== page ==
As regards the collection it was likely that the English Government would try to make examples of people in different districts who would pay into the Irish Republican Treasury, but arragements could be come to whereby there could be no sale of the goods seized and no transit.

He estimated the sum that would be raised by the Irish Treasury in this way would approximate to £1,000,000 per year, and he did not think the indemnities would be anything like half that sum.

T. MACSUIBHNE (Cork Mid.) considered that not alone was the proposal a useful one, but it was practical business as well. He supported the motion.

J.J. WALSH (Cork City) said that excess profits amounted to about 4½ million pounds per annum. He considered this tax as mischievous as the other, and it should not be left outside the present proposal.

JOSEPH MACDONAGH (Tipperary North) held that excess profits and Income Tax were the same thing, and he was sure the proposal was meant to include both.

EOIN MACNEILL (Derry City and National University) was in substantial agreement with the proposal. If it could be shown to the people that they could get half their taxes remitted it was likely that the proposal would meet with success. If the people were asked for the same amount by them as by the English Government they would be less likely to pay into the Irish Treasury. It would be much better that the amount payable to the Republican Government should be only 50 per cent. of the claims issued by the English Government.

The MINISTER FOR DEFENCE was of opinion that the whole scheme was contingent on an agreement with Labour. If there was no arrangement with Labour how were they to prevent the English Government from seizing the goods of people as they wished.

The FINANCE MINISTER replied that an arrangement with Labour was desirable, but Labour could not be approached until the scheme had first been passed. If it was decided to go ahead and collect the Tax the first step would be to force the withdrawal of English Collectors of Taxes. Of the [182] hundreds and thousands of taxpayers who would refuse to pay to the English Collectors it would be attempted to make a few examples in certain districts in order to break down the scheme. He would prefer to charge the whole tax as it would be incurring no more liability than the taking of half or any less sum. A system of rebate could be arranged later.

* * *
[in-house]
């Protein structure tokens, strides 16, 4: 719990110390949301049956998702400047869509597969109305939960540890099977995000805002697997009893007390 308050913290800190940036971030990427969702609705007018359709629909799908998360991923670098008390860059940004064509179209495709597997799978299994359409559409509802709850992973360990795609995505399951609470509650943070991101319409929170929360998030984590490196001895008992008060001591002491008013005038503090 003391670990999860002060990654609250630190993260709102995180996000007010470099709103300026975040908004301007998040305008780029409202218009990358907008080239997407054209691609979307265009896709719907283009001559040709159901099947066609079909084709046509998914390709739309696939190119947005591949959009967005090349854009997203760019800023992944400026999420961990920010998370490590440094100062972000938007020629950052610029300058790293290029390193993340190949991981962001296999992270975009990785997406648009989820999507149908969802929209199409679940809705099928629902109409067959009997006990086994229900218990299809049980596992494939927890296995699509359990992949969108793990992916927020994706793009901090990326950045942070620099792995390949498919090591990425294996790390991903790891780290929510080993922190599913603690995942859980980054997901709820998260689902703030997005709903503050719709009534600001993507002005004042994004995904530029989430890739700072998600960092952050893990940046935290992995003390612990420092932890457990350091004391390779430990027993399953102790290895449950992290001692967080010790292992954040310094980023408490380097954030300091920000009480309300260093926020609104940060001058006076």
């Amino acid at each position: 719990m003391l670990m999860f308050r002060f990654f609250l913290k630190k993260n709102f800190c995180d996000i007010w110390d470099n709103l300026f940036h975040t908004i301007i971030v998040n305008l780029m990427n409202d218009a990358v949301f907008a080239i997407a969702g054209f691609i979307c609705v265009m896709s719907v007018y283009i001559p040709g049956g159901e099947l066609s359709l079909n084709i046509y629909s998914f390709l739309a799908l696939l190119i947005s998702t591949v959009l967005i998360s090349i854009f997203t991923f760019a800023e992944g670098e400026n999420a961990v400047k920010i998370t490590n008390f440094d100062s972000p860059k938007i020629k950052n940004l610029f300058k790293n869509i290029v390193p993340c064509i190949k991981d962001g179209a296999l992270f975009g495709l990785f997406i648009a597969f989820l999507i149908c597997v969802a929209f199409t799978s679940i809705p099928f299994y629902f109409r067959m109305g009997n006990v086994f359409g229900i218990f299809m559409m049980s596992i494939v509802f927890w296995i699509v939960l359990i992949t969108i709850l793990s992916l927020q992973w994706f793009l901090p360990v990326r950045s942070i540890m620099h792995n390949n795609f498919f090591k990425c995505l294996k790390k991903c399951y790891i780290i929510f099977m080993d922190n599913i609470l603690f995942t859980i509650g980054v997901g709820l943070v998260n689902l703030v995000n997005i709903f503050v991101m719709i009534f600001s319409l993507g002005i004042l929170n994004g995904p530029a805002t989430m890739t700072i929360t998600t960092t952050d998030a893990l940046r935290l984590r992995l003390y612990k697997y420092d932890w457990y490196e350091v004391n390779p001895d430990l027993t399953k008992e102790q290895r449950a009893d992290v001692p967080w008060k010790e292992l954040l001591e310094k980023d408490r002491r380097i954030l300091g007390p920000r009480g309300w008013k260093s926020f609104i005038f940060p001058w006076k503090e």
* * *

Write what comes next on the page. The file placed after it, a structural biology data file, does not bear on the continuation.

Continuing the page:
SEAN ETCHINGHAM (Wicklow East) was entirely in favour of the proposal provided that Labour would support it.

EOIN MACNEILL (Derry City and National University) suggested that the proposal be amended to read that the Ministry be empowered to set up such a Department.

The FINANCE MINISTER would not accept this amendment from a business point of view. To refer the matter back to the Ministry was only a way of putting it off when the Dáil did not wish to come to a decision.

SEAN MAC AN TSAOI (Monaghan South) agreed that this matter should not be referred back to the Ministry.

The MINISTER OF DEFENCE stated that the most important consideration of all was whether the Dáil was able to carry out decisions come to. He suggested that the question be left to the Ministry to carry out if they saw it was feasible.

The FINANCE MINISTER observed that they were not proposing to enforce the payment of Income Tax, as the Defence Minister apparently thought. Any arrangement that could be made with Labour would be made. The scheme was a feasible one and could be carried out.

The ACTING-PRESIDENT stated that there was one point that should be kept in mind. The Dáil could not make a Decree, contingent upon some circumstances or other. If the motion was passed, the Ministry would be responsible for taking steps to give effect to it.